2. ^ "Yorkshire Dales and North York Moors made Dark Sky Reserves". BBC News. 8 December 2020. Retrieved 27 February 2021.
  3. ^ Introduction to the Yorkshire Dales National Park, Section 2.1
  4. ^ 2.4 Population and economy
  5. ^ "Welcome to the Yorkshire Dales National Park". Yorkshire Dales National Park Authority.
  6. ^ Ray Woolmore (May 2002). "Yorkshire Dales National Park" (PDF). Designation History Series. Natural England. Archived from the original (PDF) on 5 June 2014. Retrieved 11 May 2015.
  7. ^ "Natural England - Lakes to Dales Landscape Designation Project". Archived from the original on 18 May 2012. Retrieved 27 February 2021.
  8. ^ "Yorkshire Dales National Park expansion plans agreed". BBC News. 28 September 2011. Retrieved 29 September 2011.
  9. ^ "Dales and Lakes national parks to 'join up' - but leak reveals there's no new money". The Yorkshire Post.
  10. ^ "Yorkshire Dales and Lake District national parks to be extended". BBC News. 23 October 2015. Retrieved 27 February 2021.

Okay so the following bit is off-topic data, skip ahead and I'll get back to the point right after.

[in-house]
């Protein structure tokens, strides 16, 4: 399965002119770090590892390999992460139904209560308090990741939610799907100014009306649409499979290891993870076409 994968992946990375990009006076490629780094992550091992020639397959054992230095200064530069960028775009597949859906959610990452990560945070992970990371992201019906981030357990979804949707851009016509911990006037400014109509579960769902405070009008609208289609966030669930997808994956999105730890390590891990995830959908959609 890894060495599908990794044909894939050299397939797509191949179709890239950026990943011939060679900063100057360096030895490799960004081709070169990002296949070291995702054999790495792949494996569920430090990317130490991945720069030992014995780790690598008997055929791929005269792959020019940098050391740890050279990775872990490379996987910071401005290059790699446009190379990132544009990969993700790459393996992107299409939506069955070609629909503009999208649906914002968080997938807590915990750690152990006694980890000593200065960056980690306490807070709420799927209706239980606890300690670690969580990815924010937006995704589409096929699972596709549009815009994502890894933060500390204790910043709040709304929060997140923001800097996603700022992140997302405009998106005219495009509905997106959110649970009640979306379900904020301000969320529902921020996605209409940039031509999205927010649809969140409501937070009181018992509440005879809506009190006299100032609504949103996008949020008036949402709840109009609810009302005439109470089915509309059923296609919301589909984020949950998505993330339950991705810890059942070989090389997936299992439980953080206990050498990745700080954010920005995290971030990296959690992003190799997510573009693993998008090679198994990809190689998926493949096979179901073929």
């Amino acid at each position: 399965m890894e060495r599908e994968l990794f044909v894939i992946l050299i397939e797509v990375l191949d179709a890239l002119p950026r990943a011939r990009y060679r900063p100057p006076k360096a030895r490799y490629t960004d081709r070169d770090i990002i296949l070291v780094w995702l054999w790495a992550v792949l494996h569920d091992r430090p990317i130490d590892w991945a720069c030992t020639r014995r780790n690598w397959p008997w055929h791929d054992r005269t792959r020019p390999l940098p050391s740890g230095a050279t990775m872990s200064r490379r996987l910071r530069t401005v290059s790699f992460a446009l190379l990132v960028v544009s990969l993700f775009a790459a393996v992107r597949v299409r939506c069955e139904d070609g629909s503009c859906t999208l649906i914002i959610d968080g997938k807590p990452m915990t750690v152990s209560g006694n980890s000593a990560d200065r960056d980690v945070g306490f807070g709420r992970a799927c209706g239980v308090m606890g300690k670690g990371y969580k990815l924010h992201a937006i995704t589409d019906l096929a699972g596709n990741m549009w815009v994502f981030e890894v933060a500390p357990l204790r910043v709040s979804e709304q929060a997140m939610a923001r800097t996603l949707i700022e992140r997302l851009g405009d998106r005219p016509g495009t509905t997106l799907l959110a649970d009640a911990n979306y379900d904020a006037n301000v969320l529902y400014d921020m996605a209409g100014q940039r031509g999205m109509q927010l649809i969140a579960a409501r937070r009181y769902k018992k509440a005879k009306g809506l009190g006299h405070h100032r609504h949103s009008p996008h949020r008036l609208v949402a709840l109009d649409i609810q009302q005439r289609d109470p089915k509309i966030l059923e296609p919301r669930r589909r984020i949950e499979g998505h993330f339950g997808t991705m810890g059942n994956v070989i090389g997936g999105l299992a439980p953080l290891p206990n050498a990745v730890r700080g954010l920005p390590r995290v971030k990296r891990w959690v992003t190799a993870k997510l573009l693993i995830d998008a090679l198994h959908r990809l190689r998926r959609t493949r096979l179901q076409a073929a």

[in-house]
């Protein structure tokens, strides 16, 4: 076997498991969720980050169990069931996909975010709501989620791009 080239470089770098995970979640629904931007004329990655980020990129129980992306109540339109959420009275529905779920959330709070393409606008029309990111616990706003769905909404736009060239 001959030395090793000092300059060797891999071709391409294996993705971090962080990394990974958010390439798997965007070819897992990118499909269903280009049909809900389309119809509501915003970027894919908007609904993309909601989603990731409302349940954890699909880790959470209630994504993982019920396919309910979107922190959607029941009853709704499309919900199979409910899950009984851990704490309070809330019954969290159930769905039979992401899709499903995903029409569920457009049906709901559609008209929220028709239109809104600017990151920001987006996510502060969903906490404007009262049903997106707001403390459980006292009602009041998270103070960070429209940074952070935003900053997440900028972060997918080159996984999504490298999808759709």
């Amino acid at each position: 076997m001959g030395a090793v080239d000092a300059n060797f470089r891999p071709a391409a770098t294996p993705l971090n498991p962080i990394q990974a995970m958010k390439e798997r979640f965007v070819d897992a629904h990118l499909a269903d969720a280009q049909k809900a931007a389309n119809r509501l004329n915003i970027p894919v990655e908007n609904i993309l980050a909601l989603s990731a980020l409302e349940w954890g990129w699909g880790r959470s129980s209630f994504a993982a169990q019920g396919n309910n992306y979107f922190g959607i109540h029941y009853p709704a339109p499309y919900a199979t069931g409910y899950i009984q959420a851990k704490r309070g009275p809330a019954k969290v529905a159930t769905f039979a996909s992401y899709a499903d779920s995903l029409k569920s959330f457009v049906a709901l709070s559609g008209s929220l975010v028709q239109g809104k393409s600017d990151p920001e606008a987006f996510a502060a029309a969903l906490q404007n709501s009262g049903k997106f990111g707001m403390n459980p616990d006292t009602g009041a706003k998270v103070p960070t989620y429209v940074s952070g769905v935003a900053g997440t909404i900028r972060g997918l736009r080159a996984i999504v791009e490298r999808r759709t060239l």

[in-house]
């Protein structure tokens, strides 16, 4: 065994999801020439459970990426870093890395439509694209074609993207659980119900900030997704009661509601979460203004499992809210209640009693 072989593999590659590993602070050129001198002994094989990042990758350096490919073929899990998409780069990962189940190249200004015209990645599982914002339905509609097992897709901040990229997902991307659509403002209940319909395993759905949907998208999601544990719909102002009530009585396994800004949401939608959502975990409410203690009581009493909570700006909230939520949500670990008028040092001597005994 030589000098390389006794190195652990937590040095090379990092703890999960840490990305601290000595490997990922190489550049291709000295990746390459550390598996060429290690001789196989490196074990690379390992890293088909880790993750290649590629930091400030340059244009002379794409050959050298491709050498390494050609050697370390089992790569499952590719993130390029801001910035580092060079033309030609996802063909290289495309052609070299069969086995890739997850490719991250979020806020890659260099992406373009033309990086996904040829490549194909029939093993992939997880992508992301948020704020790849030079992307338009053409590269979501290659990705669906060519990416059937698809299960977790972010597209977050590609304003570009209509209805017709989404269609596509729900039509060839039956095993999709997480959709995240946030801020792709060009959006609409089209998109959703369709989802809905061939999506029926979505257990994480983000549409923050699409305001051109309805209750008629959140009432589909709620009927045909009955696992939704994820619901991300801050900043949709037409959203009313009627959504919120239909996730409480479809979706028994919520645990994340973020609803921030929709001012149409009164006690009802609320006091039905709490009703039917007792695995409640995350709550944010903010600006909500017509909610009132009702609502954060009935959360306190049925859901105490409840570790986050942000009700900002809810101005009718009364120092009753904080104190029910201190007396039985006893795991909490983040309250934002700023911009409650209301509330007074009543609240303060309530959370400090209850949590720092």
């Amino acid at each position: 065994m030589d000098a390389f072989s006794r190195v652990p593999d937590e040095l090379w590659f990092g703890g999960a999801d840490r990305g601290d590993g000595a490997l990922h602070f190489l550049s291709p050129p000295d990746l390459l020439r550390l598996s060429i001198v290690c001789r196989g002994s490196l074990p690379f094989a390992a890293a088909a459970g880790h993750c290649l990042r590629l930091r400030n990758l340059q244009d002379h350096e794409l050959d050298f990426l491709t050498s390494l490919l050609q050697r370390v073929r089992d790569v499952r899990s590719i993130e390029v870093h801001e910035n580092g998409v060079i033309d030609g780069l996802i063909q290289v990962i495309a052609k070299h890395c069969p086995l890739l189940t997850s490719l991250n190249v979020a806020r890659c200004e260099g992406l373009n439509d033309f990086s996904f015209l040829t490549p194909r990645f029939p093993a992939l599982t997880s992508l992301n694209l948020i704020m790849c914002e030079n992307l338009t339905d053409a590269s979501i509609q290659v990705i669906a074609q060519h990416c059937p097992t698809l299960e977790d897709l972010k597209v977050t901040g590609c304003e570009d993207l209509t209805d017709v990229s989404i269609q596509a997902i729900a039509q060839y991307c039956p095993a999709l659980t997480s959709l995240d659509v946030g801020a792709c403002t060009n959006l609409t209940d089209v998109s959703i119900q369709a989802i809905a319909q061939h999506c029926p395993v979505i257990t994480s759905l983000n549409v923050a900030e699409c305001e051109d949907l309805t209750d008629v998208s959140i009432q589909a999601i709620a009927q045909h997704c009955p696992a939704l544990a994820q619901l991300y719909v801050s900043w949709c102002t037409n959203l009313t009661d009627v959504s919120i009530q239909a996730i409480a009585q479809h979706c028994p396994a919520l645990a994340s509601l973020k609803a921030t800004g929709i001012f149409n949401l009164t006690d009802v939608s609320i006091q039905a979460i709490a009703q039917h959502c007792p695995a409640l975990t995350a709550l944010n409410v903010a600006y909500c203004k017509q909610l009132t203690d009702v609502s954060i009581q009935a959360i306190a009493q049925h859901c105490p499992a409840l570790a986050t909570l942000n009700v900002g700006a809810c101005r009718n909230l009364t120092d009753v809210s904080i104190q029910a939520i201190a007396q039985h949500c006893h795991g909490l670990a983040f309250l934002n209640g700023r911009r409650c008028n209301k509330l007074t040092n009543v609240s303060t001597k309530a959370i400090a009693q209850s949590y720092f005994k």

11. ^ "Yorkshire Dales and Lake District national parks extend". BBC News.
  12. ^ "Yorkshire Dales expand into Lancashire in national parks land grab". The Guardian. Retrieved 20 January 2019.
  13. ^ "Yorkshire Dales National Park Authority - Things to do". Archived from the original on 2 July 2010. Retrieved 27 February 2021.
  14. ^ "Cycle the Dales". Cycle the Dales. Retrieved 27 February 2021.
  15. ^ "Welcome to DalesBus". DalesBus - Public Transport in the Yorkshire Dales. Retrieved 27 February 2021.
  16. ^ "Latest News". DalesBus - Public Transport in the Yorkshire Dales. Retrieved 27 February 2021.
  17. ^ "How Yorkshire Dales businesses are preparing for All Creatures Great and Small tourism boom... eventually". Yorkshire Post. 15 September 2020. Retrieved 1 March 2021. He says this year has been extremely challenging for many businesses in the Dales. In the tourism business, it has been a disaster
  18. ^ "New All Creatures Great and Small brings a huge increase in Yorkshire tourism". Examiner. 24 September 2020. Retrieved 27 February 2021.
  19. ^ "Discover 'All Creatures Great and Small' in Yorkshire Thirsk, North Yorkshire". British Tourist Authority. 24 October 2020. Retrieved 27 February 2021.
  20. ^ "Yorkshire Dales National Park Authority - Dales Countryside Museum". Archived from the original on 26 July 2010. Retrieved 27 February 2021.
  21. ^ "Yorkshire Dales National Park Authority - National Park Centres". Archived from the original on 23 May 2010. Retrieved 27 February 2021.

External links[edit]

Media related to Yorkshire Dales National Park at Wikimedia Commons